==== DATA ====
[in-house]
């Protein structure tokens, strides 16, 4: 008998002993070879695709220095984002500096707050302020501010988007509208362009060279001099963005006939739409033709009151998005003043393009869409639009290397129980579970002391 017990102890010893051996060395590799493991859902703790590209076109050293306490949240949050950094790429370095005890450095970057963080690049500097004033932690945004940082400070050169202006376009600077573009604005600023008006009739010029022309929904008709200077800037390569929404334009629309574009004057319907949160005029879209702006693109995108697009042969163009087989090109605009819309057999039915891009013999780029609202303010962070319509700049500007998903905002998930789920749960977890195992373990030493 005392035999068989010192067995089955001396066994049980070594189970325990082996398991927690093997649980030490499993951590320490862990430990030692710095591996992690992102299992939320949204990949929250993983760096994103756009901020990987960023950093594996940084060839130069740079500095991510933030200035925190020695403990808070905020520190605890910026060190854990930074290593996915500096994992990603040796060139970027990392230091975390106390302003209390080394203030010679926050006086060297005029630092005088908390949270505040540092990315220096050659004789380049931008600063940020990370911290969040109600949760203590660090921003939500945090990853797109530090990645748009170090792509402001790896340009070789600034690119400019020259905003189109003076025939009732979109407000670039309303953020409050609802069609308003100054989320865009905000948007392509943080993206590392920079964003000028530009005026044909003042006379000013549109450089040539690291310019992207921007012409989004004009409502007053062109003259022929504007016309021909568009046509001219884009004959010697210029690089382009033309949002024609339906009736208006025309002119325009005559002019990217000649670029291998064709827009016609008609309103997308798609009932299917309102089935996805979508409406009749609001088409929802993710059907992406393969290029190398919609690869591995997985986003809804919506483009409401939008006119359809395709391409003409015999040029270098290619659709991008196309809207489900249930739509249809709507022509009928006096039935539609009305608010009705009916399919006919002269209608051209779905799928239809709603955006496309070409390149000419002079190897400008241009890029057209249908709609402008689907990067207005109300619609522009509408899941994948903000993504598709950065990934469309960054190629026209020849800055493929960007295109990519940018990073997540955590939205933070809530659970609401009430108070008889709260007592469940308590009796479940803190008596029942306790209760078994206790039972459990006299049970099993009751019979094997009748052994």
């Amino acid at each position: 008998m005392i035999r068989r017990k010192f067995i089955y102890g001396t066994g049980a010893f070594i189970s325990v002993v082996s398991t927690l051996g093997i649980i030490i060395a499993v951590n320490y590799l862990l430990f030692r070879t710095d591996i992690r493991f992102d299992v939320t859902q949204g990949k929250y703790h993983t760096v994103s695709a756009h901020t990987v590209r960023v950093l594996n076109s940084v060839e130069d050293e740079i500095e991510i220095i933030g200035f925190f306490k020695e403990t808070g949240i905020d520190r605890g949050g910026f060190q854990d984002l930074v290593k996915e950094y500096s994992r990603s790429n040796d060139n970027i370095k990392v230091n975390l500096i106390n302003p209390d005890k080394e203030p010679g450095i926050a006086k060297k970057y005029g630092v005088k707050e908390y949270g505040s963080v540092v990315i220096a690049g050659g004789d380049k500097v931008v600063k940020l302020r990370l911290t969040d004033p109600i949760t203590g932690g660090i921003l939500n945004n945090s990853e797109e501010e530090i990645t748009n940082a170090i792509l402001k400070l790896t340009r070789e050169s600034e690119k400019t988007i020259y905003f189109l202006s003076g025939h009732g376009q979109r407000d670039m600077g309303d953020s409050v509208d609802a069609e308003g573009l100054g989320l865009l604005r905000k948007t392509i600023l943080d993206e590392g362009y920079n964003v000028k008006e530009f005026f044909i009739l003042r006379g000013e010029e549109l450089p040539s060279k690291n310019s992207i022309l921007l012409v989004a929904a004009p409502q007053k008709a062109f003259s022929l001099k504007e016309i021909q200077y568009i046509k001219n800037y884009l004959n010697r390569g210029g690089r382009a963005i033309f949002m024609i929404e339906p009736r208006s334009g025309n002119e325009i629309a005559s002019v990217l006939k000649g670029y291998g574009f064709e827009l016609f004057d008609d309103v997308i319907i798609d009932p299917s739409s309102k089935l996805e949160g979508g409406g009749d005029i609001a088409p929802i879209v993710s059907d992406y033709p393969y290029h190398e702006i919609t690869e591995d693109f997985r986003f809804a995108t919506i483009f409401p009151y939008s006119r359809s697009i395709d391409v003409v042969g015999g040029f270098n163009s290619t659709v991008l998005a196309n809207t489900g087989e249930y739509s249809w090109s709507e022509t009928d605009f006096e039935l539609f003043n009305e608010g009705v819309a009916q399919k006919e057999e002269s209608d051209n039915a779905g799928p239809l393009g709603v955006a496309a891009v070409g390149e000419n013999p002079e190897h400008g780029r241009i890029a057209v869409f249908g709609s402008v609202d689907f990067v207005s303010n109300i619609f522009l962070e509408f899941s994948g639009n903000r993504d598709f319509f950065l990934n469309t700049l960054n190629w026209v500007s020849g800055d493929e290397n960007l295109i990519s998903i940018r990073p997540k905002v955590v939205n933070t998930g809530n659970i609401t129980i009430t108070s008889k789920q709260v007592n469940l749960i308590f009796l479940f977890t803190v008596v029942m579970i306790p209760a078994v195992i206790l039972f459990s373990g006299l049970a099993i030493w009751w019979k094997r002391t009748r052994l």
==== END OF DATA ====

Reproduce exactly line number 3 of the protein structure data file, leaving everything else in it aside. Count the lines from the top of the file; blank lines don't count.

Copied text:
């Amino acid at each position: 008998m005392i035999r068989r017990k010192f067995i089955y102890g001396t066994g049980a010893f070594i189970s325990v002993v082996s398991t927690l051996g093997i649980i030490i060395a499993v951590n320490y590799l862990l430990f030692r070879t710095d591996i992690r493991f992102d299992v939320t859902q949204g990949k929250y703790h993983t760096v994103s695709a756009h901020t990987v590209r960023v950093l594996n076109s940084v060839e130069d050293e740079i500095e991510i220095i933030g200035f925190f306490k020695e403990t808070g949240i905020d520190r605890g949050g910026f060190q854990d984002l930074v290593k996915e950094y500096s994992r990603s790429n040796d060139n970027i370095k990392v230091n975390l500096i106390n302003p209390d005890k080394e203030p010679g450095i926050a006086k060297k970057y005029g630092v005088k707050e908390y949270g505040s963080v540092v990315i220096a690049g050659g004789d380049k500097v931008v600063k940020l302020r990370l911290t969040d004033p109600i949760t203590g932690g660090i921003l939500n945004n945090s990853e797109e501010e530090i990645t748009n940082a170090i792509l402001k400070l790896t340009r070789e050169s600034e690119k400019t988007i020259y905003f189109l202006s003076g025939h009732g376009q979109r407000d670039m600077g309303d953020s409050v509208d609802a069609e308003g573009l100054g989320l865009l604005r905000k948007t392509i600023l943080d993206e590392g362009y920079n964003v000028k008006e530009f005026f044909i009739l003042r006379g000013e010029e549109l450089p040539s060279k690291n310019s992207i022309l921007l012409v989004a929904a004009p409502q007053k008709a062109f003259s022929l001099k504007e016309i021909q200077y568009i046509k001219n800037y884009l004959n010697r390569g210029g690089r382009a963005i033309f949002m024609i929404e339906p009736r208006s334009g025309n002119e325009i629309a005559s002019v990217l006939k000649g670029y291998g574009f064709e827009l016609f004057d008609d309103v997308i319907i798609d009932p299917s739409s309102k089935l996805e949160g979508g409406g009749d005029i609001a088409p929802i879209v993710s059907d992406y033709p393969y290029h190398e702006i919609t690869e591995d693109f997985r986003f809804a995108t919506i483009f409401p009151y939008s006119r359809s697009i395709d391409v003409v042969g015999g040029f270098n163009s290619t659709v991008l998005a196309n809207t489900g087989e249930y739509s249809w090109s709507e022509t009928d605009f006096e039935l539609f003043n009305e608010g009705v819309a009916q399919k006919e057999e002269s209608d051209n039915a779905g799928p239809l393009g709603v955006a496309a891009v070409g390149e000419n013999p002079e190897h400008g780029r241009i890029a057209v869409f249908g709609s402008v609202d689907f990067v207005s303010n109300i619609f522009l962070e509408f899941s994948g639009n903000r993504d598709f319509f950065l990934n469309t700049l960054n190629w026209v500007s020849g800055d493929e290397n960007l295109i990519s998903i940018r990073p997540k905002v955590v939205n933070t998930g809530n659970i609401t129980i009430t108070s008889k789920q709260v007592n469940l749960i308590f009796l479940f977890t803190v008596v029942m579970i306790p209760a078994v195992i206790l039972f459990s373990g006299l049970a099993i030493w009751w019979k094997r002391t009748r052994l």